Things I Know About Detroit Circa 1948

My grandparents lived in Detroit after the war, and every time I talk to my grandma on the phone, she tells me stories about Detroit. More often than not, they’re the same stories I’ve already heard, but she’s 91 and has earned the right to repeat herself. It occurred to me this weekend that I should probably write some of this stuff down, if only so that I can remember it for future trips to Detroit:

  • There used to be a buttermilk bar in Eastern Market, where you could go have a glass of cold buttermilk, just like you might go to a soda fountain for an chocolate milkshake.
  • They lived on a street called Orchestra Place, which no longer seems to exist, and both worked at Harper Hospital.  One of their neighbors was Hawaiian.
  • I think Grandpa was doing his residency at Harper.  Occasionally they would get to go to the theater or the opera because in those days, they always had to have a doctor in the house.  They once sat behind the heir to one of the major auto companies.  Said heir had just married the heiress to a major tire company.  That was one of my grandparents’ brushes with famous people in Detroit.
  • Grandma was the head nurse on the ward where famous people were treated.  Said famous people would bring their own food and linens, and occasionally the nurses would catch a famous person in bed with a lover.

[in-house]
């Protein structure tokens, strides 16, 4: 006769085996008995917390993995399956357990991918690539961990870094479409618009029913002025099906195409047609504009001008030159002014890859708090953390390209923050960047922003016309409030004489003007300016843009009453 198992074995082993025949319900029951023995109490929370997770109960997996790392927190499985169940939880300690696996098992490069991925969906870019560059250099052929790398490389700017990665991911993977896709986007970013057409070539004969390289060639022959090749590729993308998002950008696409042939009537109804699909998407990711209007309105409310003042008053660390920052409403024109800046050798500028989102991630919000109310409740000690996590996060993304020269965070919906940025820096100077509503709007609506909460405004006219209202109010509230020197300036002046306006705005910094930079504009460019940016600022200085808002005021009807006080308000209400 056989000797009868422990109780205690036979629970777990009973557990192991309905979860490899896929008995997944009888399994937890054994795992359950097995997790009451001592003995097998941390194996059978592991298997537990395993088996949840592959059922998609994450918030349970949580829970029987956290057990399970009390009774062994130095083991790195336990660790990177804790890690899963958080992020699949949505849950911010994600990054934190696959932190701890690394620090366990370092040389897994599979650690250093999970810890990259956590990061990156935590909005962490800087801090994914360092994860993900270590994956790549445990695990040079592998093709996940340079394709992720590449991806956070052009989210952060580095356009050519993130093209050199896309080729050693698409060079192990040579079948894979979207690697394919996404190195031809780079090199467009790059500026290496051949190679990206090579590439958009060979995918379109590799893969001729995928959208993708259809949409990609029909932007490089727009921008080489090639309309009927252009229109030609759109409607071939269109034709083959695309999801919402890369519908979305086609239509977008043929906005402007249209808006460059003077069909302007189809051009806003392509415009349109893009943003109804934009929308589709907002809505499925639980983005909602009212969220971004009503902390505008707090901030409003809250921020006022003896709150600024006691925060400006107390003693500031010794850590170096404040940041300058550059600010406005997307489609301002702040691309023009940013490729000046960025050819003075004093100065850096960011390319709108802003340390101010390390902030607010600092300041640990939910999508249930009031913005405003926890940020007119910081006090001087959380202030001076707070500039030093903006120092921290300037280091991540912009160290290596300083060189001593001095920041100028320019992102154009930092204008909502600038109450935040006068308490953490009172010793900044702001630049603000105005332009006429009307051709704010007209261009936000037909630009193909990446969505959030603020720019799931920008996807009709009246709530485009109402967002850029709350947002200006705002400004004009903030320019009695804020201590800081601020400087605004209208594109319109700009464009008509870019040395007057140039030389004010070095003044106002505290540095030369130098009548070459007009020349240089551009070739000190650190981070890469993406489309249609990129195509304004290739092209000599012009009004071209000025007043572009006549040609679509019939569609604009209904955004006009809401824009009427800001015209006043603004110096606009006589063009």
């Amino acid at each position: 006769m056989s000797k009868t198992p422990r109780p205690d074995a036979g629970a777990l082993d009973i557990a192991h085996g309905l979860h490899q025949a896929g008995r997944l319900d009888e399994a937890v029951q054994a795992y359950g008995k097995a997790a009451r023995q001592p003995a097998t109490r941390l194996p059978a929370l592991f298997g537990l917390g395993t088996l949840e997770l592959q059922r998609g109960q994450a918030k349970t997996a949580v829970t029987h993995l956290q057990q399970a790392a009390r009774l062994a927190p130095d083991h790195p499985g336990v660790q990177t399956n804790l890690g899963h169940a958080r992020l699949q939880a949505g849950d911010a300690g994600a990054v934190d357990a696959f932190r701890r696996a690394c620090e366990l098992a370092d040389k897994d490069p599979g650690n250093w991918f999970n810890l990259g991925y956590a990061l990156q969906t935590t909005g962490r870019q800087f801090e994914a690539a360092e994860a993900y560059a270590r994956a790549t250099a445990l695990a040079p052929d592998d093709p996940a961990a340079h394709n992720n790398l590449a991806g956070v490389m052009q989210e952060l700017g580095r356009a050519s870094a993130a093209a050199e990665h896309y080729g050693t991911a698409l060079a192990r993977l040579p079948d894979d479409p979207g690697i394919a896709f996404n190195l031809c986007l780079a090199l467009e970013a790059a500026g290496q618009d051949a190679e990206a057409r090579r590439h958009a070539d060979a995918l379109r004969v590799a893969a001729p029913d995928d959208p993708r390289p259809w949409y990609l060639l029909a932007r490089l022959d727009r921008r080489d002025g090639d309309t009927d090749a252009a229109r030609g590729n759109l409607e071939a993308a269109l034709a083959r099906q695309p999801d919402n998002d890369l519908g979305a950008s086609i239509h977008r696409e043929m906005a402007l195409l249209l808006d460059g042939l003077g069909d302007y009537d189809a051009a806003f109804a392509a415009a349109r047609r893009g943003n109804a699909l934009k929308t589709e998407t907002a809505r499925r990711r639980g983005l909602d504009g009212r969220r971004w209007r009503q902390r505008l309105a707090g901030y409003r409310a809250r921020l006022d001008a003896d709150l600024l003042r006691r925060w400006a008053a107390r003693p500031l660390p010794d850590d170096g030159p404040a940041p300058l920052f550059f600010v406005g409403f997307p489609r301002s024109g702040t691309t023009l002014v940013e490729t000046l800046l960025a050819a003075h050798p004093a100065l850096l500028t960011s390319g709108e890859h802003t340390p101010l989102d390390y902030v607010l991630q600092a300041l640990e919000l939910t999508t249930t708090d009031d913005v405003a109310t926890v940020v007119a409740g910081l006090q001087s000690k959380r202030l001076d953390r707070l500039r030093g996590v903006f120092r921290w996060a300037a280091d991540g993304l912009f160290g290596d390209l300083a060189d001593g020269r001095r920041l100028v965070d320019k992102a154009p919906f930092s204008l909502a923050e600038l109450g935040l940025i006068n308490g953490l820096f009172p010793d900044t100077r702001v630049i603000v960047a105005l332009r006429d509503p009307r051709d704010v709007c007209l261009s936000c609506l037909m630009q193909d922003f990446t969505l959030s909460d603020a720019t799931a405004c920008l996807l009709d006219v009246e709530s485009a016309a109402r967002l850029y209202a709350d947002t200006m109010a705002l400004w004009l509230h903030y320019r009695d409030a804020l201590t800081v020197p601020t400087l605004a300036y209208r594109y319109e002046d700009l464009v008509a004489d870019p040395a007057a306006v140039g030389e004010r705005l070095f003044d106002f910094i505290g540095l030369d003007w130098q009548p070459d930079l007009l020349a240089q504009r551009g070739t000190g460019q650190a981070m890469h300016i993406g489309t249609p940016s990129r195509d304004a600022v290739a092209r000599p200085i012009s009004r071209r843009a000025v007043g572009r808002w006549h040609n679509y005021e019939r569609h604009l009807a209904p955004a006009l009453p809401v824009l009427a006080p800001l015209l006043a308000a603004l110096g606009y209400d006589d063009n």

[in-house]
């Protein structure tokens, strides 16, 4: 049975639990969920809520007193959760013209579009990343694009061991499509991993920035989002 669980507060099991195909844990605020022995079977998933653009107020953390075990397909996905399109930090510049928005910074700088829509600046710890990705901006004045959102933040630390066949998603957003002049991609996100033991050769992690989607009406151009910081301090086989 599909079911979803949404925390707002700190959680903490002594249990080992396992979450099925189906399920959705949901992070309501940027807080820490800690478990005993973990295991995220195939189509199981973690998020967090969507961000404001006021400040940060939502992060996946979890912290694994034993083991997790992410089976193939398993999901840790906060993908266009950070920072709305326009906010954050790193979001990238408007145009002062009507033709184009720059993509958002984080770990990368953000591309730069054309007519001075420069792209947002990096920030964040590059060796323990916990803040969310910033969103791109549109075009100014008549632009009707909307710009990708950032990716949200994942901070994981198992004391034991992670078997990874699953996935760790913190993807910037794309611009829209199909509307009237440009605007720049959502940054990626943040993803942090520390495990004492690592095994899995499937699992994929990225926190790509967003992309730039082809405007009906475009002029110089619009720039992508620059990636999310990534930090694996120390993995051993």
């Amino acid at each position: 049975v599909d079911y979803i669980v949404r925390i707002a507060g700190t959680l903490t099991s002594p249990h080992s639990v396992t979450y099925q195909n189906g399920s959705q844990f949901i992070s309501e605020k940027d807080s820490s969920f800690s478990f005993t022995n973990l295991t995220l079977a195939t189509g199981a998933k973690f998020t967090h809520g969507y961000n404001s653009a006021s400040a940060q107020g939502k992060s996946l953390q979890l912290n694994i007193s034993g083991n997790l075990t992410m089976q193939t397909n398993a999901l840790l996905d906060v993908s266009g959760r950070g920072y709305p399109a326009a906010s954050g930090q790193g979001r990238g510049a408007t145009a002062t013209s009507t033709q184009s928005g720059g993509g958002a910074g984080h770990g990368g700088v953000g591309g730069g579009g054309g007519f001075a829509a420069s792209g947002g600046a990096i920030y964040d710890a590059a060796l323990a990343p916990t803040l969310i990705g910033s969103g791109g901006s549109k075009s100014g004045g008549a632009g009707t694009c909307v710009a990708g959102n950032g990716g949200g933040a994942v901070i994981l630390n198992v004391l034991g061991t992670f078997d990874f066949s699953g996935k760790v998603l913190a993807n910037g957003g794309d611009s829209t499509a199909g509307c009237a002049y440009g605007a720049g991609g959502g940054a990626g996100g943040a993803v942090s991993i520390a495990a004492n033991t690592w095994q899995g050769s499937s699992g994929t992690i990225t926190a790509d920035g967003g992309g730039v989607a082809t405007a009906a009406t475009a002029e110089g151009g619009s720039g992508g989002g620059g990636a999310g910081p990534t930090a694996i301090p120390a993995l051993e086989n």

• There was only one washing machine in their apartment building, and each household got it for one hour per week.  With two kids in cloth diapers, that one hour was precious.
  • Grandma would take the trolley downtown to do her grocery shopping.
  • Living in a big, diverse city was a big shock for two kids from Iowa, but no one bothered my Grandma when she walked to and from work in her white nurse’s uniform.
  • One time there was a knock at the door of their apartment, and it was a big African-American guy.  He had heard that my grandparents had gone to the University of Iowa and wanted to meet them, as he’d gone to school there as well.
  • There was a place where you could go pick out your chicken, and they’d do all of the cleaning and other stuff for you.

These are some things I know about post-war Detroit.  My grandparents lived there until around 1950, when they moved to Davenport, Iowa, where they still live.